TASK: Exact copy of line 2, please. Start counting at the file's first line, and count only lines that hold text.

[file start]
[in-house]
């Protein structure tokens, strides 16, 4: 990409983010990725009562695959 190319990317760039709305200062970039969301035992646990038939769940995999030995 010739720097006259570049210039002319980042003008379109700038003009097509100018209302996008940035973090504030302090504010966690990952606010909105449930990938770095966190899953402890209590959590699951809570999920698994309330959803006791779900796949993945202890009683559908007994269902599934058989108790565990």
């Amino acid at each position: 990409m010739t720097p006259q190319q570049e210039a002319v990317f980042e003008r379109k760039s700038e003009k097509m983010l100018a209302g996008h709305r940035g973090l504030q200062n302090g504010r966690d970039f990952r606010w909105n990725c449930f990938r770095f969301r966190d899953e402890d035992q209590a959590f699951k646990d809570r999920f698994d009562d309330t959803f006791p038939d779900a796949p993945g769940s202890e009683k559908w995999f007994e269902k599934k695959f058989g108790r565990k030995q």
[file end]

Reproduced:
């Protein structure tokens, strides 16, 4: 990409983010990725009562695959 190319990317760039709305200062970039969301035992646990038939769940995999030995 010739720097006259570049210039002319980042003008379109700038003009097509100018209302996008940035973090504030302090504010966690990952606010909105449930990938770095966190899953402890209590959590699951809570999920698994309330959803006791779900796949993945202890009683559908007994269902599934058989108790565990």